DES MOINES – Beneficial insects that will help battle the emerald ash borer (EAB), a highly destructive pest of ash trees, will be released in Jefferson County. Over the next few weeks several thousand stingless, parasitic wasps will be released at Whitham Woods near Fairfield, Iowa. This is the first release of the natural enemies of EAB in Iowa.

When EAB was accidentally introduced into North America from Asia, its natural enemies, unfortunately, did not accompany them. This effort is being made to reunite pest and natural enemies to help suppress EAB populations. Following rigorous testing and research one or more parasitic wasp species, native to Asia, have been released in 23 of the 25 states where EAB has been detected. The parasitoids were produced and supplied by the USDA EAB Parasitoid Rearing Facility in Brighton, Michigan.

“Due to the current situation of EAB in and around Fairfield, biocontrol seems justified at this point in time, said Mike Kintner, Iowa Department of Agriculture and Land Stewardship EAB and gypsy moth coordinator. “The use of biocontrol will not be a ‘silver bullet’ for the problems we face with EAB, but the natural enemies will serve as a long-term management strategy to lessen the impact of EAB.”

The two species of parasitic wasps available by USDA Animal Plant Inspection Service target the larval and egg stages of EAB. Tetrastichus planipennisi female wasps, which are about the size of a grain of rice, lay eggs inside EAB larvae, terminating their development into adult beetles. Oobius agrili female wasps, which are the size of a gnat, lay eggs inside EAB eggs, parasitizing them before given the opportunity to hatch. Both species are harmless to people.

According to the USDA Forest Service, Iowa has an estimated 52 million rural ash trees and approximately 3.1 million more ash trees in urban areas. Additional suitable sites will be approved and utilized for biological control releases.

To learn more about how you can prevent Emerald Ash Borer infestation in your trees visit:


More information about USDA’s Emerald Ash Borer Biocontrol Program can be found at:


More information about EAB and other pests that are threatening Iowa’s tree population, go to www.IowaTreePests.com.


Published with thanks to:

Dustin Vande Hoef, Iowa Department of Agriculture and Land Stewardship, 515-281-3375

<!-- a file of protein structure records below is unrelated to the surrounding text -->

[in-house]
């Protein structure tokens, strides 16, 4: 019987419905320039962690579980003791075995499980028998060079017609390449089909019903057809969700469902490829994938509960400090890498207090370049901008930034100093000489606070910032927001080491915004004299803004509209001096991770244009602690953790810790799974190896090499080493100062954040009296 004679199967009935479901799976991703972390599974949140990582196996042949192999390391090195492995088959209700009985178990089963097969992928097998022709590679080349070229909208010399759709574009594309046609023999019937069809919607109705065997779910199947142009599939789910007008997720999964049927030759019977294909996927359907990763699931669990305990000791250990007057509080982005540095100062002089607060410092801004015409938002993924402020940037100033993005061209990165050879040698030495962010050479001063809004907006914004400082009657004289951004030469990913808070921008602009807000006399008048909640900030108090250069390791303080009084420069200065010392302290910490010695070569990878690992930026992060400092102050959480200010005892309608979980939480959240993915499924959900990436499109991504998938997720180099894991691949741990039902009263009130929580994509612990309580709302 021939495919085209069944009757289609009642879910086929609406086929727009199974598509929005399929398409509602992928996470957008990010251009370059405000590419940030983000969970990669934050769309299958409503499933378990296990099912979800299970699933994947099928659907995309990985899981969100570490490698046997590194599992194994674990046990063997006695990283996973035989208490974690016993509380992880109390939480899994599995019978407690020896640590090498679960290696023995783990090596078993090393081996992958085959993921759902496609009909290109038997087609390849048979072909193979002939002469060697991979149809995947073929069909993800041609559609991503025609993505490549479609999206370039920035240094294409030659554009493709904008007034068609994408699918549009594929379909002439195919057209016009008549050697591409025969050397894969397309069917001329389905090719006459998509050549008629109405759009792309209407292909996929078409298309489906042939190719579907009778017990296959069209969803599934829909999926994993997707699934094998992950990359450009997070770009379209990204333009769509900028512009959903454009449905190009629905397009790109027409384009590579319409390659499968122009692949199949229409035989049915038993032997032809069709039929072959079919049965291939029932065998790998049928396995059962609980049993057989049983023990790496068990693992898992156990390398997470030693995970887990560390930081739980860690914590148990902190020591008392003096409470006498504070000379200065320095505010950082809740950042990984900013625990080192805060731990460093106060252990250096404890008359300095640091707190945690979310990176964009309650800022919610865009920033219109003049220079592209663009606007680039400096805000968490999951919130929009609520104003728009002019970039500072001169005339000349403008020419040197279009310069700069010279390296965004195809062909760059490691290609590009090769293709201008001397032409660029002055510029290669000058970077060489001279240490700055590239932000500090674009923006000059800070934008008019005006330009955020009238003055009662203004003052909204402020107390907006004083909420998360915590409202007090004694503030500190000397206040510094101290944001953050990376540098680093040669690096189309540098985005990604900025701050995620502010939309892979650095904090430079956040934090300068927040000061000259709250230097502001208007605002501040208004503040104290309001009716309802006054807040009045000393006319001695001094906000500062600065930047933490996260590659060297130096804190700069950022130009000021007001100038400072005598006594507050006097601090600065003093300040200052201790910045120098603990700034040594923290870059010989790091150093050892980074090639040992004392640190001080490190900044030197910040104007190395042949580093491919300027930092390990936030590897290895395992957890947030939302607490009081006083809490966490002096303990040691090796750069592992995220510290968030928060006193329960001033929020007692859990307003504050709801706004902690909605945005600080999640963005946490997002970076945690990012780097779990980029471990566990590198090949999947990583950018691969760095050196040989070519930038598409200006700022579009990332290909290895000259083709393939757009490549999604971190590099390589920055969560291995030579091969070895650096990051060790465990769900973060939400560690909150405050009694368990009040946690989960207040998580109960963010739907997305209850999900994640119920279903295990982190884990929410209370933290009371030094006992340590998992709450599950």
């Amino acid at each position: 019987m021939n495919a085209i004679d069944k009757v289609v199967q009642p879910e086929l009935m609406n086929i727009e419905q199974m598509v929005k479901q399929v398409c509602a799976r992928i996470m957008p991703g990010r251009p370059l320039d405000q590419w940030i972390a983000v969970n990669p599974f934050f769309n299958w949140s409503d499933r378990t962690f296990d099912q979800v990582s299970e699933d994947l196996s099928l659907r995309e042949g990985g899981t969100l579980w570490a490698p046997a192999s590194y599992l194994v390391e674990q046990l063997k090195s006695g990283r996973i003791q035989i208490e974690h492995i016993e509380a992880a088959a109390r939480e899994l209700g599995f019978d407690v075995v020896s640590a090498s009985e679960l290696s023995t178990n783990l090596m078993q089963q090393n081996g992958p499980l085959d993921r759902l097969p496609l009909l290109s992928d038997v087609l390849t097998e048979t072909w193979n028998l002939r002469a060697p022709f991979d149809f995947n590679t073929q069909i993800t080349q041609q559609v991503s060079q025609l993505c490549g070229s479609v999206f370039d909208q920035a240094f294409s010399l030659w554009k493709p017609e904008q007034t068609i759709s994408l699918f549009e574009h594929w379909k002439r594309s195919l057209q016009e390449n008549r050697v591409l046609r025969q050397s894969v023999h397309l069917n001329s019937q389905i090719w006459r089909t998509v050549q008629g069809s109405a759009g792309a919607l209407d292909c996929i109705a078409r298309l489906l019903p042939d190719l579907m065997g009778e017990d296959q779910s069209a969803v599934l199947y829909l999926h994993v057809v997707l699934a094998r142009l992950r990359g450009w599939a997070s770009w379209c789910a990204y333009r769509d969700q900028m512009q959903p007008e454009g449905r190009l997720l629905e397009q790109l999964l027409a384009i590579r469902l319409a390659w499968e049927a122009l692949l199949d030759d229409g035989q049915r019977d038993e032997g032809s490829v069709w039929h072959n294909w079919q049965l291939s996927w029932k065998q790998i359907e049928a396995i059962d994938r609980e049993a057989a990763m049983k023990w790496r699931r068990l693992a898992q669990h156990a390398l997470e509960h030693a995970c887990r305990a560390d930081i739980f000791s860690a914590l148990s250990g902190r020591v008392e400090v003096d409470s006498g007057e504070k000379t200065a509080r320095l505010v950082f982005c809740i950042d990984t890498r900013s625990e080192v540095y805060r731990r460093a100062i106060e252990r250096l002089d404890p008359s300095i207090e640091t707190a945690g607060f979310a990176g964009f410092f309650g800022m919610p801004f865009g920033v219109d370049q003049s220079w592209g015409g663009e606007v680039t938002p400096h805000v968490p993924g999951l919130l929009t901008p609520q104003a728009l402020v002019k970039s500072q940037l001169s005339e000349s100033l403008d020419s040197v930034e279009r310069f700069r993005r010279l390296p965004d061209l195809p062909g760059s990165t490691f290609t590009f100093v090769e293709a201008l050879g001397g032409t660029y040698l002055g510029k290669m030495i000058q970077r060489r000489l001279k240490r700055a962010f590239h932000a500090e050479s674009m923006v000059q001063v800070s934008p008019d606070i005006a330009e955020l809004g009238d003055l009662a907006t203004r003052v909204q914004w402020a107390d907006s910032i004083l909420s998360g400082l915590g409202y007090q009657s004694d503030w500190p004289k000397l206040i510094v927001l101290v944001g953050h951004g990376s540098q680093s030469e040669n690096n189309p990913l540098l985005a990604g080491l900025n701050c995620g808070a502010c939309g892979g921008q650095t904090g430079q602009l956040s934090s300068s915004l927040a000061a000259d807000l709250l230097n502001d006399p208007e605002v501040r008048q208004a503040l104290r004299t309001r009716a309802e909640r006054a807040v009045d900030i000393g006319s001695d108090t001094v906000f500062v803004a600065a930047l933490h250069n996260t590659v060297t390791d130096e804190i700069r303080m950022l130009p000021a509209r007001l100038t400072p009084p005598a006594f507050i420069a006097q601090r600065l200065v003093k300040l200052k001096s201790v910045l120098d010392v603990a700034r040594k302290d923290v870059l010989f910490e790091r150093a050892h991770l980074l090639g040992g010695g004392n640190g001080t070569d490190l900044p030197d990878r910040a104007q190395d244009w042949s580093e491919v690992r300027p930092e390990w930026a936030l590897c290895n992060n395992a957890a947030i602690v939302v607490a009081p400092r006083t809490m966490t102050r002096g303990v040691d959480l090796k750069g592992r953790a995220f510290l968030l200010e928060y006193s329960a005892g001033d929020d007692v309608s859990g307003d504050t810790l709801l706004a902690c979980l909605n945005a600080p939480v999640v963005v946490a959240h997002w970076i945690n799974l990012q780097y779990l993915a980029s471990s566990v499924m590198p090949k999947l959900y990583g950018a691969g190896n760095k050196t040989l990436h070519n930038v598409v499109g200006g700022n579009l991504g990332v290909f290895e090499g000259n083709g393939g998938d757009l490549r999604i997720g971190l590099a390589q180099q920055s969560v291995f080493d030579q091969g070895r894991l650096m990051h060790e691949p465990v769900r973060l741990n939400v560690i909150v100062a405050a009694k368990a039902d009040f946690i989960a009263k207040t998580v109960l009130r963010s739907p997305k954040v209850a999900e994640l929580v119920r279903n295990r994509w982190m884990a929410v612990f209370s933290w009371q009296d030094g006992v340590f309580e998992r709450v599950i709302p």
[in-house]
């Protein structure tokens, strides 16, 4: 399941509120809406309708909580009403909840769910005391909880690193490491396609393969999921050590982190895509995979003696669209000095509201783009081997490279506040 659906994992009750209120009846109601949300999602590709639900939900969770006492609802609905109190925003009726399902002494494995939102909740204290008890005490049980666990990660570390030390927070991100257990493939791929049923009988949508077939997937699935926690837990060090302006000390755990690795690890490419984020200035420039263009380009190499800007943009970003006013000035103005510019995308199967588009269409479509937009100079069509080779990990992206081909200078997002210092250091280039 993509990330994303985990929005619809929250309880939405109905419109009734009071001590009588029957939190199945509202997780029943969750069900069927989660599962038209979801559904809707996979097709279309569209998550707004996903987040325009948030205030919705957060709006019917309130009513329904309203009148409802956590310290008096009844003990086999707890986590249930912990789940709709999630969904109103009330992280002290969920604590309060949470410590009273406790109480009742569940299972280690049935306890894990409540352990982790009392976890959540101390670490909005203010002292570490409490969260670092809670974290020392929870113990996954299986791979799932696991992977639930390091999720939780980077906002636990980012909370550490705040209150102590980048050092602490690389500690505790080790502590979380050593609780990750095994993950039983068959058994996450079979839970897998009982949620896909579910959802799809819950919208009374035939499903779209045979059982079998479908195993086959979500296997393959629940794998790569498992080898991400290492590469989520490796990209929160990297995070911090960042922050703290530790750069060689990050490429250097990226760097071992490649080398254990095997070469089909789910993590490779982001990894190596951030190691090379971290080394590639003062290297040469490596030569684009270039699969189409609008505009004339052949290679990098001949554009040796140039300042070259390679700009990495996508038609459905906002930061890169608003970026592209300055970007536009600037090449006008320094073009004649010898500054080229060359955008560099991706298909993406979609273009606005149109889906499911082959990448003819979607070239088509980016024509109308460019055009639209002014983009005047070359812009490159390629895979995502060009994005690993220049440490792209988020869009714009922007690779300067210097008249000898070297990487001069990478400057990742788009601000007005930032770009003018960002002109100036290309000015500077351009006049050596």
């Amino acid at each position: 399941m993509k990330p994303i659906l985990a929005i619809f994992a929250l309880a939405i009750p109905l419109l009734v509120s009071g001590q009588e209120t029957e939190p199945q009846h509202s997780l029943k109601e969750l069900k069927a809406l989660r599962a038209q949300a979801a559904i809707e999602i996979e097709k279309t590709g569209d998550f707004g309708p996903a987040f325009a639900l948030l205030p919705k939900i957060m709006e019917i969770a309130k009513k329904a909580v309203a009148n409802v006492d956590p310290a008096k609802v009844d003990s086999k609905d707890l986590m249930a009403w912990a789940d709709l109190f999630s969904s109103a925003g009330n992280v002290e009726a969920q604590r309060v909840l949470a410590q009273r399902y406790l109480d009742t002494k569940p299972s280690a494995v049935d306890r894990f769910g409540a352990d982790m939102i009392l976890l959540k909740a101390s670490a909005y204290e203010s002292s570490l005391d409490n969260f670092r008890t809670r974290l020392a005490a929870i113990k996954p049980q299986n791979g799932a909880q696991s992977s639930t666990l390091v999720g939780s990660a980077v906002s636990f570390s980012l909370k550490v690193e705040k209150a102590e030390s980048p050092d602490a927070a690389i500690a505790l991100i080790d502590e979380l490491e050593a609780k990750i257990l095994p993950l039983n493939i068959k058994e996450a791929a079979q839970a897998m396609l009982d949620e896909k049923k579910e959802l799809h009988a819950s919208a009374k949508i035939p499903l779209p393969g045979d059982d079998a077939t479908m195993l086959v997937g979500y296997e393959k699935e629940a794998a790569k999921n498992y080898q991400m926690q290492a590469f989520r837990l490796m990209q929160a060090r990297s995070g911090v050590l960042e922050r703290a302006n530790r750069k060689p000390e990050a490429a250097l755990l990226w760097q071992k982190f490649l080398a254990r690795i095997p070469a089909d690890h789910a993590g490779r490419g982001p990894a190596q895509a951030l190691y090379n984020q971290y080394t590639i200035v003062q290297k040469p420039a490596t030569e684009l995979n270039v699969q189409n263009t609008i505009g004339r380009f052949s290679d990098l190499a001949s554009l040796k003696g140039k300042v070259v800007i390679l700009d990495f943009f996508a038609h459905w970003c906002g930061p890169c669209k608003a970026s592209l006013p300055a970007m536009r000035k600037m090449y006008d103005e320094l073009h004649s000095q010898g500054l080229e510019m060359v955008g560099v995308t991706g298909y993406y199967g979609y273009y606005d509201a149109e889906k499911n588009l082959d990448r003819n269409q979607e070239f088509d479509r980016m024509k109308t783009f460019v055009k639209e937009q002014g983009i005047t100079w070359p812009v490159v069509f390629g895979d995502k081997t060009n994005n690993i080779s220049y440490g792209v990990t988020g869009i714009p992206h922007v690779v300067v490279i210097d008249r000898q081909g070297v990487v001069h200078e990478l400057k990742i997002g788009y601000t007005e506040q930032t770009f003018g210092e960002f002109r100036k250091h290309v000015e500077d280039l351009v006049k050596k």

Kevin Baskins, Iowa Department of Natural Resources, 515-725-8288

Laura Sternweis, Iowa State University Extension and Outreach, 515-294-0775

Mission Possible

In the post Maytag-era, Kim Didier and the team at DMACC Business Resources are investing in the future through a creative approach to economic development.


Kim Didier moved home to Iowa 17 years ago with an infant in arms, a husband in tow and a new masters degree framed and ready to hang.  The gig that prompted the move from Indianapolis was a leadership role with the City of Newton, supporting employment at the City’s biggest employer, Maytag.  As she and her husband drove west, back to the arms of friends and family, life was full of possibility. Continue reading "Mission Possible"

The Hall of Laureates


By the mid-20th century, mass famine was imminent in certain regions of the world. In an effort to curb this pandemic, Iowan, Norman Borlaug, pioneered the introduction of a new variety of high-yielding, disease-resistant wheat. The increase in food production that resulted has been labeled the “Green Revolution” and Borlaug is often credited with saving a billion people from starvation.

Borlaug was awarded the Nobel Peace Prize in 1970 in recognition of his contributions to world peace through increasing food supply. He was subsequently also awarded the US Presidential Medal of Freedom and the Congressional Gold Medal, becoming one of only three Americans to ever have received these three highest honors.

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Emerald Ash Borer is in Iowa

For the last several weeks local media has been reporting that the Emerald Ash Borer has been spotted in central Iowa. The Iowa Department of Natural Resources estimates that there are more than 3 million ash trees in metropolitan areas in Iowa and another 52 million trees in rural woodland areas. The expected loss of these trees could cost more than $2.5 billion over the next two decades.

This Service Alert will provide you with more information about the Emerald Ash Borer and treatment options that will save ash trees from destruction.